Reviewed by Harriet
I left a note for my folks on my pillow. I can’t remember now exactly what it was I wrote. Something stupid, about going in search of fame and fortune, and that they shouldn’t worry. We were all going, so we’d be fine. Safety in numbers.
Peter May is an extremely prolific and hardworking novelist, whose trajectory should give encouragement to any writer who has yet to have a major success. After a starting his career writing television drama, he began publishing crime novels, which gained a good deal of respect for their authenticity and accurate research. But he completely failed to find a UK publisher for The Blackhouse, the first volume of what is now known as the Lewis Trilogy. The novel was finally published in 2009 in France, May’s adopted country, where it won major prizes. It was then taken up by Quercus, who brought it out in 2011. The trilogy has now sold over a million copies in the UK alone, and was followed by the prizewinning Entry Island (reviewed in SNB 3 – click here).
May’s latest novel Runaway follows a pattern that he seems to favour: that of a double narrative, taking place in two different time-frames. Here we swing between 1965 and 2015. Both stories start in Glasgow, follow a highly eventful road trip, and end up in London. And both stories concern the same group of people – teenagers in the 60s, old men in the present day. The main protagonist is Jack, who narrates the 1965 chapters and appears in the third person in the present day sections.
In 1965, Jack is seventeen. He and his friends have formed a band, and after he gets expelled from school he manages to persuade the other members to run away with him to London. How hard can it be to get a recording contract and hit the big time? That’s the thinking, anyway, and of course it turns out to be about as wide of the mark as it could be. Even the journey is fraught with just about every mishap imaginable, and when the boys arrive in London, all doors seem to be shut in their faces. Things change, though not exactly for the better, when they are taken up by the mysterious Dr Robert who feeds them with LSD and introduces them to a (very) alternative psychologist, JP Walker. JP runs a radical experimental group where mental patients live together with their carers in a terrifyingly strange household, into which the band gets absorbed, with predictably disastrous results.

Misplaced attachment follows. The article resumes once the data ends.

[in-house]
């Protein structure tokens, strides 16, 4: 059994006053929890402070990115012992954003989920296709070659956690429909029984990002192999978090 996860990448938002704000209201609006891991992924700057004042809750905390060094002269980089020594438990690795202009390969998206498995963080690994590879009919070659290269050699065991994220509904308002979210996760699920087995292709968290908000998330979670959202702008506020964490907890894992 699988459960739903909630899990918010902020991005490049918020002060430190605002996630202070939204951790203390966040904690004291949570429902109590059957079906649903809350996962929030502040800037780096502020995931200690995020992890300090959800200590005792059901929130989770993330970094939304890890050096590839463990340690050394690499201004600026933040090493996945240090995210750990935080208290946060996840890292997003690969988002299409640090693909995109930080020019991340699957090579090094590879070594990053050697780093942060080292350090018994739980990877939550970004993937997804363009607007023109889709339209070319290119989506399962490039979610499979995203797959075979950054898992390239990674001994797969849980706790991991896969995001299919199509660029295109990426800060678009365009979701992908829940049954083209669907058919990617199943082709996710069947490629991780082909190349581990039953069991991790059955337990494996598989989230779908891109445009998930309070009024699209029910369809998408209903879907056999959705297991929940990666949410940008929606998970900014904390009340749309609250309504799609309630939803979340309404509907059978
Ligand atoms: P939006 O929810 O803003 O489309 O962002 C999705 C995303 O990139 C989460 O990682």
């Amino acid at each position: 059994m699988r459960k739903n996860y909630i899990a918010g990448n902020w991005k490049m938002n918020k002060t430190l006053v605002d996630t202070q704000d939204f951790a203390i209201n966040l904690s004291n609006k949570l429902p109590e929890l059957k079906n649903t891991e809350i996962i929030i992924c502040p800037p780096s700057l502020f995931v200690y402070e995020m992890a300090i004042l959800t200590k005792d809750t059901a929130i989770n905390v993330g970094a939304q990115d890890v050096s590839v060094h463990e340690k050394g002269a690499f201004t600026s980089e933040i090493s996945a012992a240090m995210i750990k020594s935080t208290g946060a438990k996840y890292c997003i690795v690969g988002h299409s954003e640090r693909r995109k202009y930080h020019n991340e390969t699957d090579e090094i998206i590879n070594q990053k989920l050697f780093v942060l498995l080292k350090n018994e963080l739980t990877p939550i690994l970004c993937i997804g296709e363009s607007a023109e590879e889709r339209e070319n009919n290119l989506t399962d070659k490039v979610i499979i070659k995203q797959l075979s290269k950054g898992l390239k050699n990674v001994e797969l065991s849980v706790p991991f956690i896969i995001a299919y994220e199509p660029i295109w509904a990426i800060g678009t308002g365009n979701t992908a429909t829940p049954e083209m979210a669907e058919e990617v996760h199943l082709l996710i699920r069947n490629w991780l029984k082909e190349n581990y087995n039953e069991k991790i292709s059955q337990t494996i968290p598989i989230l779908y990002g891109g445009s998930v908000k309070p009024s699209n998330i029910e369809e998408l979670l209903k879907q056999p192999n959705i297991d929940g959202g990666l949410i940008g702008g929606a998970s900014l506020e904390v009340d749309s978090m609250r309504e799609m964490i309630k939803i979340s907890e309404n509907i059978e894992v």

In 2015, Jack is sixty-seven. His life has been one of mediocrity – his job was boring, he’s a widower but anyway his marriage always felt like second best, and he doesn’t get on with his only son. So when he is summoned to the bedside of his dying ex-band-mate Maurie, who proposes a return trip to London to put right a great wrong that was done all those years ago, Jack reluctantly agrees, and manages to persuade his extremely unwilling grandson to drive them down. The three old men (another band member, alcoholic Dave comes along as well) have a journey at least as fraught as the one fifty years ago, but they do finally reach their goal and long ago secrets are revealed, one of which promises to change the remainder of Jack’s life wonderfully for the better.
May is justly celebrated for the thoroughness and accuracy of his historical research, and he has done 1965 London proud here. There are some great moments, like when the boys briefly meet someone who may or may not be John Lennon in an agent’s office, or when they run across some people filming in an alleyway, featuring a skinny young man holding up cards with words written on them, which turns out to be the video for Bob Dylan’s Subterranean Homesick Blues. As for JP Walker and his Victoria Project, this is obviously based on the more or less identical experiment run by the psychologist RD Laing. Fact and fiction are nicely intertwined here, and all this makes for enjoyable reading.
But this novel is billed as a crime thriller, and you may be wondering where the crime element comes in. Well, the book starts with a murder, though the identity of both the killer and his victim are concealed from us until almost the end. In fact it is this crime, and a related one, which preceded it by fifty years, which are the driving force behind Maurie’s decision to persuade Jack to go to London. But Jack doesn’t know this, and the reader may well have more or less forgotten about that rather mysterious opening chapter until all is finally revealed a few pages before the novel ends. Does this matter? Not one bit. The enjoyment of the novel comes from the juxtaposition of past and present, the characters and the way they have changed and developed over the fifty-year period, and the adventures they have in both time-frames. There’s comedy here, and excitement, and some pulling of the heartstrings. May explores the crazy optimism of adolescence and the perils and anxieties of aging with equal sensitivity. It’s quite a different sort of novel from May’s recent work, but none the worse for that.
Harriet Devine is one of the editors of Shiny New Books.
Peter May, Runaway (Quercus: London, 2015). 9781780874555, 424 pp., hardback.